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About phanteana

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    film archives, music history, travel, reading
  1. there seems to be a hint of flirtation between the two. he might be doing his job, but Marlowe also can't keep his eyes off a pretty woman.
  2. the eerie music, coupled with the eerie looks the detective gives the ornaments on the wall, set the tone for what's to come. Lydecker doesn't seem like he has much to hide, especially if he has no qualms about taking a bath in front of a complete stranger. it's almost as if he wants us to know that he's the guilty party, but doesn't want to let on too soon about it. the decor in the apartment is beautiful, so like some others have said it makes me wonder how this guy can afford such a place on a writer's salary (especially in 1944).
  3. POV can work sometimes, but fail others. it all depends on the filmmaker, i guess. in this instance, it sets up the story rather well and you really feel like you're in Bogie's shoes.
  4. - Were you surprised by what happens in the opening scene of The Letter? very much so! the scene started out so calmly, until the shots rang out and the cockatoo flapped it wings in panic. the look on Bette Davis' face shows no remorse or emotion whatsoever, and this is a trademark of many of her onscreen appearances. the workers know something is up, even though they try to pretend as if it was an accident (just as Davis' character says so). a shocking murder usually doesn't happen so quickly in a film (though there are other instances, such as Scream (1996) where Drew Barrymore's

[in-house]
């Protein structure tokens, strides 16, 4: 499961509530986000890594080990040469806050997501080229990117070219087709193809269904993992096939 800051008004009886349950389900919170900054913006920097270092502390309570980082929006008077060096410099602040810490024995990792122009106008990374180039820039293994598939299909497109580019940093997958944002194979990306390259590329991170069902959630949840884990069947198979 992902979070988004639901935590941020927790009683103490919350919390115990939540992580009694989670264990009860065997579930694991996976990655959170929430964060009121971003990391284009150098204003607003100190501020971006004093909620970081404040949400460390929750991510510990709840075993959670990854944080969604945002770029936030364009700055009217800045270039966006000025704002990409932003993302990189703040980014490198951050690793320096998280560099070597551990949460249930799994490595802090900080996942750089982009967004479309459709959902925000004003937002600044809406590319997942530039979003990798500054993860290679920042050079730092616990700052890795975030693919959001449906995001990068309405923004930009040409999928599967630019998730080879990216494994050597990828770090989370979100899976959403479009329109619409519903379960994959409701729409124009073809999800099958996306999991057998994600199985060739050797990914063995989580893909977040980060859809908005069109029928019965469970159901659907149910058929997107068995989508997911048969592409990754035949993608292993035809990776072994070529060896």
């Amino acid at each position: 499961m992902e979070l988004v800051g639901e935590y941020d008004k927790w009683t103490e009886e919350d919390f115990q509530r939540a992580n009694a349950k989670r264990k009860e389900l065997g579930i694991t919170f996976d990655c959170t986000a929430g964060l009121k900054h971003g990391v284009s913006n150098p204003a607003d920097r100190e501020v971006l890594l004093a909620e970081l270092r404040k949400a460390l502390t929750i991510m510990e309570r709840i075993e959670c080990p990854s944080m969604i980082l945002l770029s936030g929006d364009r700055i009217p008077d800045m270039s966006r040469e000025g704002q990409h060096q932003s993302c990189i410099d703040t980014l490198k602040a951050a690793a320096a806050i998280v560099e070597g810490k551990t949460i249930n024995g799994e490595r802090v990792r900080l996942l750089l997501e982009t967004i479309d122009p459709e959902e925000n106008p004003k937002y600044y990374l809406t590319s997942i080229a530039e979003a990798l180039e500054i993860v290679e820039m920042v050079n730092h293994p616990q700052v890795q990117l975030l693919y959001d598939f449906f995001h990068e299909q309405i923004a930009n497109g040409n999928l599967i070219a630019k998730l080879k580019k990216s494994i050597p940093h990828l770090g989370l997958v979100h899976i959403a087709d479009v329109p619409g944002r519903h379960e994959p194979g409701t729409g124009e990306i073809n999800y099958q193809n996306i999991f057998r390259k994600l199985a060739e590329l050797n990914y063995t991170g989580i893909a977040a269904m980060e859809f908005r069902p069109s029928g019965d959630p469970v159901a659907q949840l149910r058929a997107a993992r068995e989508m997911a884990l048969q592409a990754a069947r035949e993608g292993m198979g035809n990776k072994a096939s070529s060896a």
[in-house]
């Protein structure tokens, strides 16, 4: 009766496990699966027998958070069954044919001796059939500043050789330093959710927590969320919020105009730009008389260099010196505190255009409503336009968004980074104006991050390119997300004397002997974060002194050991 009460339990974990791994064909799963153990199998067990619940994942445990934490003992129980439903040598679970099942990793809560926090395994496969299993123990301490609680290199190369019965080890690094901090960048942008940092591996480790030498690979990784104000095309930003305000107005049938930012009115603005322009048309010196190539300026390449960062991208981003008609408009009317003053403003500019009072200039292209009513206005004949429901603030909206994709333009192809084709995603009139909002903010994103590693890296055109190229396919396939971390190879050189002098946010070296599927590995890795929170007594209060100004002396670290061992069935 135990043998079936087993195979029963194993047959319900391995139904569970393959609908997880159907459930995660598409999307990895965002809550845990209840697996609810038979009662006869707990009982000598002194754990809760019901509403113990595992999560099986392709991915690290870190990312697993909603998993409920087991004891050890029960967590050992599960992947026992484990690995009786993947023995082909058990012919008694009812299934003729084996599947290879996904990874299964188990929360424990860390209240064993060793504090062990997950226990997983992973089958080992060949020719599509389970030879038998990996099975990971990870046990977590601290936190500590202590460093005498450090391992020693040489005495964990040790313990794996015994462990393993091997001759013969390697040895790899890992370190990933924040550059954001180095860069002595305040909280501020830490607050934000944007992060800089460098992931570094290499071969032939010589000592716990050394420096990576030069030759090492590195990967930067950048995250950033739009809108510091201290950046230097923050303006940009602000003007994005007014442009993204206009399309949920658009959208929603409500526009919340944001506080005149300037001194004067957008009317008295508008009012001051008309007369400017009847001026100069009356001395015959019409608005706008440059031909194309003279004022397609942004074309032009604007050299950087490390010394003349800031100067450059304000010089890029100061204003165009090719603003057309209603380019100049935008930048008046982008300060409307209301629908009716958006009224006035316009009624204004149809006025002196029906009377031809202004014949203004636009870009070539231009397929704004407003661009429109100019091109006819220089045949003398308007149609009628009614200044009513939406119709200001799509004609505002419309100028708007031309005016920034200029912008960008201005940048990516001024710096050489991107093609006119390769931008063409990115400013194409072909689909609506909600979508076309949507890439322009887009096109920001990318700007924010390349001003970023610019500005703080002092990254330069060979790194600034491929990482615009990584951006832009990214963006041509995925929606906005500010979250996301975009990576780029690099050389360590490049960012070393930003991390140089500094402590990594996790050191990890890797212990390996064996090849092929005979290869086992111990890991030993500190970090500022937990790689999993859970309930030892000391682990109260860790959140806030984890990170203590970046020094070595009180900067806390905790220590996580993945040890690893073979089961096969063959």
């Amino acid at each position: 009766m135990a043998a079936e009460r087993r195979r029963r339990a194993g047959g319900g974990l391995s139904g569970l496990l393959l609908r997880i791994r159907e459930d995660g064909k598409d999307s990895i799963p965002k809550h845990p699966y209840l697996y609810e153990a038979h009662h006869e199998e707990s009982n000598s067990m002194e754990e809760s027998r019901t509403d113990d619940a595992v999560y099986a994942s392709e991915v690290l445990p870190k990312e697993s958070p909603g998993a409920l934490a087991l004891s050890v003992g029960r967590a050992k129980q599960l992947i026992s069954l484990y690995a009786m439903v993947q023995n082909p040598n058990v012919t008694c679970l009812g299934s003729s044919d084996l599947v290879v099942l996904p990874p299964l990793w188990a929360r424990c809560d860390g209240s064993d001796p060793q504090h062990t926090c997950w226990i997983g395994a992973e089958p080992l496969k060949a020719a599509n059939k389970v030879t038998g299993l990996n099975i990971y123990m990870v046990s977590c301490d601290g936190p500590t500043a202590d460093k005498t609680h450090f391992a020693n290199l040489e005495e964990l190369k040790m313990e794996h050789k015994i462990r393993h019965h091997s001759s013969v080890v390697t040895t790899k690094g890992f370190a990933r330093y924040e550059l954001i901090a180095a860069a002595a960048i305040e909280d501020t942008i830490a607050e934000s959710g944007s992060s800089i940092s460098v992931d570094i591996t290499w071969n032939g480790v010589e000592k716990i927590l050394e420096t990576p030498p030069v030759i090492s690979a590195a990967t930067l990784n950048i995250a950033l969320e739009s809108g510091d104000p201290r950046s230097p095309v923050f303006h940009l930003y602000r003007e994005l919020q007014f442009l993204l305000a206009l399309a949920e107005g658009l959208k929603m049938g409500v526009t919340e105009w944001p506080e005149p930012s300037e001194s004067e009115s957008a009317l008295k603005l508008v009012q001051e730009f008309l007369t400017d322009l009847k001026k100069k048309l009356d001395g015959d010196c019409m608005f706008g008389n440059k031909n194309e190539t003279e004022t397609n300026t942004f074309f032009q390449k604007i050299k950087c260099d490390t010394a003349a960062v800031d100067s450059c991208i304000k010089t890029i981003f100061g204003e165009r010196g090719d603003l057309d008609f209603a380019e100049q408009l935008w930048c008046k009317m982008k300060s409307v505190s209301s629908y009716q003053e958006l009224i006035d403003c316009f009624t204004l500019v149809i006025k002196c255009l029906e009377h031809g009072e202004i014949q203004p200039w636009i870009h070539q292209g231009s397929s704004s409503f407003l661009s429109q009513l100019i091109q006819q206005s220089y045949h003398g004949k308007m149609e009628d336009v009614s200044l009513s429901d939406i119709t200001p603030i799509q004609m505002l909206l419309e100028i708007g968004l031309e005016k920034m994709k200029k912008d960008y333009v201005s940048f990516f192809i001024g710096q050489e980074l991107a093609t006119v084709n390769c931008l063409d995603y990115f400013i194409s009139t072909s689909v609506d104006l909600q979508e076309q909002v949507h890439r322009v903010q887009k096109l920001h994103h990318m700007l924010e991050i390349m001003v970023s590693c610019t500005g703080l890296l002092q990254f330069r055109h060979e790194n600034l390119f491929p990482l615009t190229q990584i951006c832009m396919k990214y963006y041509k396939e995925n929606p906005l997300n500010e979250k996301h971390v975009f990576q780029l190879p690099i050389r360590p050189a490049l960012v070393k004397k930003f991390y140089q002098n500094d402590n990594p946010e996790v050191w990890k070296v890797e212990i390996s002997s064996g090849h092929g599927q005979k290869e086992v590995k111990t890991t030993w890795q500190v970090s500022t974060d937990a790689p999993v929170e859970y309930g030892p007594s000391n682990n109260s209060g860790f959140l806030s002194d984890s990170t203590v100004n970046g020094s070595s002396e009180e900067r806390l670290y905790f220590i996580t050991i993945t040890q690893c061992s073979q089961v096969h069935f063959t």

5. the obvious contrast between this and M is the noise. up until the 3 minute and 11 second mark, we hear nothing but the sound of the train chugging and screeching along. there is also a bit of unintentional sexual innuendo, as the train enters the tunnel and the men make gestures to each other with their hands that could be perverse in nature. the build-up of the music as the train slows down signifies the achievement in reaching their destination. but the empty platform is eerie and foreboding, and might suggest that this ride is their last.
  6. i have to admit, this is the first time i've ever seen M (or any part of it), so i suppose it's best to begin with the intro scene. from what's going on here, the residents live in an urban working class area. the longshot of the balcony railing shows a house in need of repair. but it seems like there is little money for repairs, let alone things like games and books. thus, the children must come up with their own amusement, even if it does seem a bit morbid. the mother (i think that was the woman carrying up the load of laundry) goes about her routine, fixing a snack for her daughter who is d
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